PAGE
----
Power and politics in international funding for reproductive health: the US Global Gag Rule

Reprod Health Matters. 2004 Nov;12(24):128-37. doi: 10.1016/s0968-8080(04)24140-4.


Since 2001, the US government has used its power as a leading donor to family planning programmes to pursue policies in conflict with global agreements on reproductive rights. Prominent among these policies is the Mexico City Policy (or Global Gag Rule), which restricts non-governmental organisations (NGOs) in developing countries that receive USAID family planning funding from engaging in most abortion-related activities, even with their own funds. This paper reviews the history and political origins of the Gag Rule under several Republican party presidents. The Gag Rule has not achieved an overall reduction in abortions; rather, where it has disrupted family planning services, the policy is more likely to have increased the number of abortions. This paper concludes that the Gag Rule is a radical intrusion on the rights and autonomy of recipients of US funding. Regardless of whether or not it is rescinded in the future, the underlying issues in the politics of US reproductive health assistance are likely to persist. NGOs that wish to free themselves from the constraints it imposes must find the means to end their dependence on USAID funding, including turning to other donors. NGOs should also take the lead in opposing policies such as the Gag Rule that violate global agreements.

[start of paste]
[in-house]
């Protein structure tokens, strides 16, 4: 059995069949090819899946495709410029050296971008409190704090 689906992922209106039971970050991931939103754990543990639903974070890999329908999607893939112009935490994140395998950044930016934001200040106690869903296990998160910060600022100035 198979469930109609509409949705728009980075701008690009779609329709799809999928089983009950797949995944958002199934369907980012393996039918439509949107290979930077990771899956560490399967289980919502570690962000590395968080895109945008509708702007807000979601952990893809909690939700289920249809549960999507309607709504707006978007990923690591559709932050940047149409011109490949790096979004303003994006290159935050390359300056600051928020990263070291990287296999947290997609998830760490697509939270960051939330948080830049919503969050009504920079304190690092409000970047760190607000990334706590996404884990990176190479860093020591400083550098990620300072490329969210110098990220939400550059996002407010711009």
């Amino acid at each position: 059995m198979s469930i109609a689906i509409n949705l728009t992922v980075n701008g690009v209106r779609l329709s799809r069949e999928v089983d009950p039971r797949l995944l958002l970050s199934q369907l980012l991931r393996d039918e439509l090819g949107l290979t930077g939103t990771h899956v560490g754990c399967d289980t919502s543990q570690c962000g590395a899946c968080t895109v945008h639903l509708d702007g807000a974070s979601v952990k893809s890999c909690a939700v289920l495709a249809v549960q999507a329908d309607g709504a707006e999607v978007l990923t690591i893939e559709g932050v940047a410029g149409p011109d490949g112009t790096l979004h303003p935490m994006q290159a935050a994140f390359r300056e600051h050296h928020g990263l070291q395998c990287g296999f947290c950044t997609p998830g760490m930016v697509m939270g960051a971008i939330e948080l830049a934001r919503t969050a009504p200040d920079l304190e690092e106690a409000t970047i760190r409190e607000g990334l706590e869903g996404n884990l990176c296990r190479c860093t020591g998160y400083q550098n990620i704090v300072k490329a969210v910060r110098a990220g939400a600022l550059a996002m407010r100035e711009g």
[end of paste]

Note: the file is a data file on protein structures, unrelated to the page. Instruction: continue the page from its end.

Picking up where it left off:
Publication types

  • Research Support, Non-U.S. Gov't
  • Review

MeSH terms

  • Ambulatory Care Facilities / legislation & jurisprudence*
  • Female
  • Financing, Government*
  • Humans
  • International Cooperation*
  • Politics*
  • Power, Psychological*
  • Pregnancy
  • Reproductive Medicine*
  • United States